Incidence of multidrug resistant Salmonella spp. In local food products sold in Ado-Ekiti, southwestern Nigeria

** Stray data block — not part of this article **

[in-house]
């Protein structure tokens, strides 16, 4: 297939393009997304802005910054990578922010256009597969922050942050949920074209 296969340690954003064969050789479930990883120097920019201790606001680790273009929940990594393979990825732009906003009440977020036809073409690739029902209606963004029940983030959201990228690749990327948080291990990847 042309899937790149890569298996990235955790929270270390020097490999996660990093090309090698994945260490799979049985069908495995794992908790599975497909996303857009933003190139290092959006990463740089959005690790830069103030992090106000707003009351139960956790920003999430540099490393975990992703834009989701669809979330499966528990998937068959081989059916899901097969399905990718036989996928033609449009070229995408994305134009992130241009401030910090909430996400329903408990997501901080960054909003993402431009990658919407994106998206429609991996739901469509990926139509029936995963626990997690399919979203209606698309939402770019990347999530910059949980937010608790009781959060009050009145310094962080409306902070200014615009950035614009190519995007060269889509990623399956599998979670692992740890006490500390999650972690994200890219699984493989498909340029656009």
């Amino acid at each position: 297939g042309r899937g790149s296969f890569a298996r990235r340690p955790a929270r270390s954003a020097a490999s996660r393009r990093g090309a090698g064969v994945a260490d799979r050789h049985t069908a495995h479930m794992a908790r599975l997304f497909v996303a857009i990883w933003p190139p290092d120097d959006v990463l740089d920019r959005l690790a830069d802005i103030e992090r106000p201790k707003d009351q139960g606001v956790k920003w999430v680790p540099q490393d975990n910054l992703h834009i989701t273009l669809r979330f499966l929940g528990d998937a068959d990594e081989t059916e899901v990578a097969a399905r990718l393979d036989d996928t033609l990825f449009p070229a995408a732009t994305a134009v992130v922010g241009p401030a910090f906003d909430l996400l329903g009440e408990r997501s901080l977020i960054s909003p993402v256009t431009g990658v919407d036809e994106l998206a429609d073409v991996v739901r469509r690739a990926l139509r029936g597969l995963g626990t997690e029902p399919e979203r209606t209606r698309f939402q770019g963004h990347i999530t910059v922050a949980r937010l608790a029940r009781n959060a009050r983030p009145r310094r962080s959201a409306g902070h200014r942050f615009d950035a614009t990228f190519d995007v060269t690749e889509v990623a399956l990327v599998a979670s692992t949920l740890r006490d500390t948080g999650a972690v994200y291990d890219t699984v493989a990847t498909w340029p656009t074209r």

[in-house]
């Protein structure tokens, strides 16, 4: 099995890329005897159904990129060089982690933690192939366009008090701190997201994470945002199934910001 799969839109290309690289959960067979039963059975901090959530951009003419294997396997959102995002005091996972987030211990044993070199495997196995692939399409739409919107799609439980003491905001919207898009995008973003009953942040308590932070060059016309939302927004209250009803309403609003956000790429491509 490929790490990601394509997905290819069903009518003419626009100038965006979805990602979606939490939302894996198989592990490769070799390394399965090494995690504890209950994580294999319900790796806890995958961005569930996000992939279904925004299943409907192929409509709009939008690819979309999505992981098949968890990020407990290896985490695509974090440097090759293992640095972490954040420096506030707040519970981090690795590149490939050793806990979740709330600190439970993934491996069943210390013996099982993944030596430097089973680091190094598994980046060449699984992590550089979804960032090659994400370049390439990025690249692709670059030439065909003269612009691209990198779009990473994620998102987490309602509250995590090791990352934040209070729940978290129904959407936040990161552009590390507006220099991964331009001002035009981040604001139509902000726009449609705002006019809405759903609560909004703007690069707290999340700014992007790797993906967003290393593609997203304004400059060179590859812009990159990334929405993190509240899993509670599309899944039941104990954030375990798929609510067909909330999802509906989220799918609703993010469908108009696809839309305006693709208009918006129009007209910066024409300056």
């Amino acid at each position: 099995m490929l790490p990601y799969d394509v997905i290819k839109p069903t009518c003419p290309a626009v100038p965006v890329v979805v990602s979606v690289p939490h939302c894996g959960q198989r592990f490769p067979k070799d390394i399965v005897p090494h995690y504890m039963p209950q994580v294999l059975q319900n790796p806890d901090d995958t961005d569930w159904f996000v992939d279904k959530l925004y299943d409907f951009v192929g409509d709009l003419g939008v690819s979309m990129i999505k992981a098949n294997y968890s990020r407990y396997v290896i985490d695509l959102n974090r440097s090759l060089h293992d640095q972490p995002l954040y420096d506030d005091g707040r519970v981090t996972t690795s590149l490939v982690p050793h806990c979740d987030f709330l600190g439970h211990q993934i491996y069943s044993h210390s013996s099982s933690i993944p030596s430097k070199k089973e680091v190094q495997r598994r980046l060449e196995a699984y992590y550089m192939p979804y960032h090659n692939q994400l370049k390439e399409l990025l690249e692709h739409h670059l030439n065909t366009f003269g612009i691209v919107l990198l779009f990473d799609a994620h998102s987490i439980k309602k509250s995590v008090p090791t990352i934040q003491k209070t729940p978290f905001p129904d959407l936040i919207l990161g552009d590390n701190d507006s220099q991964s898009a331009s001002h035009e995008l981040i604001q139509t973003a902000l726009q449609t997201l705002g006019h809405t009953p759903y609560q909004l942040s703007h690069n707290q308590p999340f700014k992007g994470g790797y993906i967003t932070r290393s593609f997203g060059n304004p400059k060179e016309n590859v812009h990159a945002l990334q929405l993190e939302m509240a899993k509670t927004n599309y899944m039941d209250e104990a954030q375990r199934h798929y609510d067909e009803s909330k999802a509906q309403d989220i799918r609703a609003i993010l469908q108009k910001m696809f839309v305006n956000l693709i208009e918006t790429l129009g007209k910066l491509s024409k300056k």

Background: Contaminated foods of animal origin are the primary reservoirs for human non-typhoidal Salmonellae infections. Transmission of Salmonellae to humans typically occurs by ingesting meat, dairy products, and other foods contaminated by animal faeces from foods contaminated with Salmonellae. Aim: This work aimed at the detection and incidence of viable Salmonella in local food products sold and consumed in Ado – Ekiti. Methods: Typing by pulse-field gel electrophoresis (PFGE), polymerase chain reaction (PCR) detection of antimicrobial drug resistance genes, and antibiotic susceptibility testing were done. Results: Out 105 samples analyzed, Salmonella species was isolated in 77 with highest incidence (100%) observed in kunu, pork meat, egg roll, raw egg and chicken. The antimicrobial drug resistance patterns on the isolates showed that Salmonella species were resistant to cotrimoxazole (100%), chloramphenicol (100%), amoxicillin (100%), ampicillin (86%) and ofloxacin (57%) while decreased susceptibility to ciprofloxacin (100%), streptomycin (100%), gentamycin (86%) and pefloxacin (71%) was found. multidrug resistance was observed in about 77% of the isolates. With PFGE, a total of eighty- three (83) patterns were observed and thirty-six 36(43%) isolates had the 3 most common patterns. All isolates from kunu and pork meat contained qnrB2, 6 (86%) isolates from egg roll contained blaCMY-2’; 9 (75%) isolates from liquid egg and chicken each contained blaCMY-23’. The total isolate of 73% is an indication of high incidence of Salmonella spp. in food products obtained in Ado-Ekiti. Conclusion: This study showed antimicrobial drug resistance in low resource settings and urgent need for surveillance and control of this phenomenon is recommended.
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